Easy pickings - Monday 09, December-2002
DHAKA, Bangladesh - The West Indies did what they had to do with clinical efficiency on the opening day of the first Test here yesterday but, even by the most sympathetic judgement, Bangladesh were hardly first-class, far less Test standard.
Given the misery the West Indies have gone through these past few years, it would be churlish to undervalue the kind of day they themselves have repeatedly endured on every point of the cricketing compass outside of the Caribbean.
Yet the plain truth is that they would have found more resistance from Spartan than they did from a Bangladesh team playing only its 16th Test, 14 of which have ended in heavy defeat, ten by an innings, the other drawn only through the courtesy of the weather.
It was inexperience compounded by selectors who included four teenagers in the eleven, one, Anwar Hossain, to open the batting on debut two days short of his 19th birthday, another, Talha Jubbair, exactly two years younger, to open the bowling.
They were at an immediate disadvantage when Ridley Jacobs called the toss right and chose to bowl on a pitch with more moisture content and grass covering than his bowlers had spotted in all their preceding travels through Sri Lanka and India.
They could not recover against bowling that maintained a full length and persistent off-stump line and were all out three-quarters of an hour after tea for 139.
Making the ball dart about off the pitch and occasionally through the cool, sunny air, Pedro Collins dismissed Hannan Sarkar with the first delivery of the match, one of three victims in a crippling opening spell of 11 overs. He added two more from 6.1 overs at the end.
Vasbert Drakes, the 33-year-old prodigal son recently returned to the West Indies team after an absence of over seven years, claimed a wicket with his fifth ball on his belated Test debut and returned to add three more as the last five Bangladesh wickets tumbled for 22.
Collins led the team off the field with five for 26. Drakes was not far behind with four for 61. They won't find easier success - unless it is the second innings or in the next of the two Tests in the series.
In the remaining 33 overs and two hours, the last hour played under the stadium floodlights, the left-handed openers Chris Gayle and Wavell Hinds helped themselves to 19 fours in accumulating 118 together.
Gayle, unusually but ominously careful, was 44 and Hinds, whose 12 boundaries were mainly from crashing strokes through the covers, 73. A wide, difficult chance to Aminul Islam's left-hand at third slip when he was 20 off the lively young Jubair had already proved expensive and was likely to become increasingly so.
Bangladesh's woes began first ball, an inswinging yorker from Collins, left-arm over the wicket, that would have been too good for most batsmen and certainly was for Sarkar who lost his off-stump.
Collins, causing geometrical problems with the delivery cutting away from the right-handed batsman on the angle, clipped the outside edges of the talented teen, Mohammed Ashraful, and Bangladesh's best batsman,Habibul Basher, for catches to keeper and third slip.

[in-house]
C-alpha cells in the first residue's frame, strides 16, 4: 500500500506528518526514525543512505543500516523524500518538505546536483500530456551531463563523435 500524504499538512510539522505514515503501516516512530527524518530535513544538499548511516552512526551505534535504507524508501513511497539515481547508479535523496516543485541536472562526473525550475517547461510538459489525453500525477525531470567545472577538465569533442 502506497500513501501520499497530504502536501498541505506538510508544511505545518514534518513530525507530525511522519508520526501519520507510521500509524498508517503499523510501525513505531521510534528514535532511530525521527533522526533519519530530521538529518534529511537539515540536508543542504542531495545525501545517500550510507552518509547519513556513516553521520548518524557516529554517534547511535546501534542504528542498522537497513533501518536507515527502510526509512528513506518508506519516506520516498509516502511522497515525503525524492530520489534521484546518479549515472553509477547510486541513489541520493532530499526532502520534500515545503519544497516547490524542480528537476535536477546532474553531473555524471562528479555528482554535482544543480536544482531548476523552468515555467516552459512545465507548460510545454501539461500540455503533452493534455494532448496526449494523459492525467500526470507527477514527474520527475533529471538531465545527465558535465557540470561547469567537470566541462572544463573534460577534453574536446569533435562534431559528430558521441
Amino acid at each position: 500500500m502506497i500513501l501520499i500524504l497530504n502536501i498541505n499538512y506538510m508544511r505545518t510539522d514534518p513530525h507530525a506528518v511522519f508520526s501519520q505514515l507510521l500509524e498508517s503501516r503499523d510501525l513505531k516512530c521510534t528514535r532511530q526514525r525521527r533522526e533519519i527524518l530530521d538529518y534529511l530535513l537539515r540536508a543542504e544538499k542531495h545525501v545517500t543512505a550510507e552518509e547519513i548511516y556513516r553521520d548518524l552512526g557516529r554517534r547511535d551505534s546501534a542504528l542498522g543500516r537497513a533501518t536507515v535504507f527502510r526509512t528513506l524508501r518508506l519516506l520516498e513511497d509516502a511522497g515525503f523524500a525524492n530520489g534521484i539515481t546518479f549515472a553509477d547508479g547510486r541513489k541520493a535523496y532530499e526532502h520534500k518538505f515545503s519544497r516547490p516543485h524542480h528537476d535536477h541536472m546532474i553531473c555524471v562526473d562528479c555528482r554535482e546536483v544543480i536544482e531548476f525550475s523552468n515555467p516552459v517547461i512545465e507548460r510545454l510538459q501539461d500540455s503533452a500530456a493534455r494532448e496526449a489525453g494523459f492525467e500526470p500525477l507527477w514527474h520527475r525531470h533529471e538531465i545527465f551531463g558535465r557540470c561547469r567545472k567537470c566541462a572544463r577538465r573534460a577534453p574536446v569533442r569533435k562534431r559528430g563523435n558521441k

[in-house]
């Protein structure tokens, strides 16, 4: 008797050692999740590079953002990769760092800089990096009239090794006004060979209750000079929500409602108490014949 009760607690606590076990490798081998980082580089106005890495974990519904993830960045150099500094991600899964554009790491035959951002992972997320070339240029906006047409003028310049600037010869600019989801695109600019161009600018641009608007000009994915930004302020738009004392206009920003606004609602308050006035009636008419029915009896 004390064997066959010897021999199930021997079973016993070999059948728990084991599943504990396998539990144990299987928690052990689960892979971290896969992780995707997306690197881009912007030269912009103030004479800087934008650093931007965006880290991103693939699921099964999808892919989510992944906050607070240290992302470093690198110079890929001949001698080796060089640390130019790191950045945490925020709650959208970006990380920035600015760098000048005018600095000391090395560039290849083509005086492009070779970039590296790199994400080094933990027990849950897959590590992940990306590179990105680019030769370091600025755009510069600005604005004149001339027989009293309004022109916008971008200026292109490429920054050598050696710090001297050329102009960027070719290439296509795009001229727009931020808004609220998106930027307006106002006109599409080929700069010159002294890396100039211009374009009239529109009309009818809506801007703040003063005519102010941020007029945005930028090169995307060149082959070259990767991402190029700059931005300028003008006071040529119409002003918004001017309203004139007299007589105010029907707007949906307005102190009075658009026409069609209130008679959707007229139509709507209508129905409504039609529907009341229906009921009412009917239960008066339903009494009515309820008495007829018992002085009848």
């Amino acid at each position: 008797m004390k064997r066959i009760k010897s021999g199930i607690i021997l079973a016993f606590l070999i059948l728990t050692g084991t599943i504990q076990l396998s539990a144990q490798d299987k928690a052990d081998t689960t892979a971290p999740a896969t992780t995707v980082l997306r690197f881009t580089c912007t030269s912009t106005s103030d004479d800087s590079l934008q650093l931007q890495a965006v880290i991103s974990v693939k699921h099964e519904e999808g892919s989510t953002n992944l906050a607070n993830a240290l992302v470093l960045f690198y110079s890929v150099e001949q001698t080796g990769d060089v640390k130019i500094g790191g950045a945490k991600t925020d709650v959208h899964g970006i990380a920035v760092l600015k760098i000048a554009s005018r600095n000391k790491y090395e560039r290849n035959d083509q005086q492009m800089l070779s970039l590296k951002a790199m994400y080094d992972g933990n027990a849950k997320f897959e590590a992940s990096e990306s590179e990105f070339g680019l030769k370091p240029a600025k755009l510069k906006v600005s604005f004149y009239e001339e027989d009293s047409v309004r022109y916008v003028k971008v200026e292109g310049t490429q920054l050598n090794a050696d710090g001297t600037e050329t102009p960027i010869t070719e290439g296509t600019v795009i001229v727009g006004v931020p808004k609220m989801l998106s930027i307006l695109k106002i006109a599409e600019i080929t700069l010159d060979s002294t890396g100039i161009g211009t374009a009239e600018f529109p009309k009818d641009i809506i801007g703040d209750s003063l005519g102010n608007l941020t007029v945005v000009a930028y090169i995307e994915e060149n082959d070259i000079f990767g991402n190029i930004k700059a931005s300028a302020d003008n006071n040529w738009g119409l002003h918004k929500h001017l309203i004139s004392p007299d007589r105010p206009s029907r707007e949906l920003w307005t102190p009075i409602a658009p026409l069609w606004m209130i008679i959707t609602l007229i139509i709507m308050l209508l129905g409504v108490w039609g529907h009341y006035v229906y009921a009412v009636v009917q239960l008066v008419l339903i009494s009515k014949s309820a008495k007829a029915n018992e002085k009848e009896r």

Drakes despatched young Hossain with an outswinger edged to Jacobs for his maiden wicket in the next over and Bangladesh were quickly in disarray at 44 for five when Jermaine Lawson, replacing Drakes, claimed a plain lbw decision against Aminul Islam with hisfifth ball.
They were revived by a partnership of 73 between another of their teenagers Alok Kapali, 18, who showed courage and genuine talent for two hours, 20 minutes,in making 52 filled with nine classy fours, and captain KhaledMashud, 22.
Kapali had four when his right index finger was pinned against the handle of the bat and split by a sharp lifter from Lawson. He needed medical on-field attention, took a similar blow soon afterwards but never flinched.
A small, neat right-hander whose potential was obvious in his unbeaten 89 in the third One-Day International last Tuesday, Kapali drove through the off-side with flair and offered wristy strokes through square-leg and mid-wicket.
He was undeterred either by his injury or a missed chance by Daren Ganga at third slip off Lawson when 24 and he and his captain were causing the West Indies their first worries when Drakes returned to bowl Mashud with one that cut back sharply to hit off-stump.
Next over, he had Kapali lbw aiming to play to leg and he and Collins made light work of the tailenders.
It was yet another abject display to disappoint a crowd of around8 000 spread around the 30 000-capacity Bangabandhu Stadium and to further validate their former coach Gordon Greenidge's assertion when they were granted Test status two years ago that they weren't ready for it.
Bangladesh 1st innings
Hannan Sarkar b Collins 0
Anwar Hossain c wk Jacobs b Drakes 2
Mohammad Ashraful c wk Jacobs b Collins 6
Habibul Bashar c Ganga b Collins 24
Aminul Islam lbw b Lawson 5
Alok Kapali lbw b Drakes 52
Khaled Mashud b Drakes 22
Naimur Rahman c Gayle b Collins 1
Enamul Hoque b Collins 6
Tapas Baishya c wk Jacobs b Drakes 7
Talha Jubair not out 4
Extras (lb6 nb3 w1) 10
Total (all out, 54.1overs) 139
Fall of wickets: 1-0 2-4 3-25 4-40 5-44 6-117 7-118 8-124 9-135
Bowling: Collins 17.1-7-26-5 (nb2), Drakes 18-2-61-4 (nb1), Lawson 9-2-24-1, Powell 10-2-22-0 (w1)
West Indies 1st innings
C. Gayle not out 44
W. Hinds not out 73
Extras (nb1) 1
Total (without loss, 33 overs) 118
To bat: R.Jacobs, R.Sarwan, S.Chanderpaul, M.Samuels, D.Ganga, V.Drakes, P.Collins, D.Powell, J.Lawson
Bowling: Tapash Baishya 9-1-44-0 (nb1), Talha Zubair 6-0-31-0, Naimur Rahman 12-2-27-0, Enamul Haque 5-2-10-0, Mohammad Ashraful 1-0-6-0
Umpires: David Shephard (England), David Orchard (South Africa)
Third Umpire: Akhtaruddin Shahin (Bangladesh)
Match Referee: Ranjan Madugalle (Sri Lanka)
Tony Cozier has written about and commentated on cricket in the Caribbean for over 50 years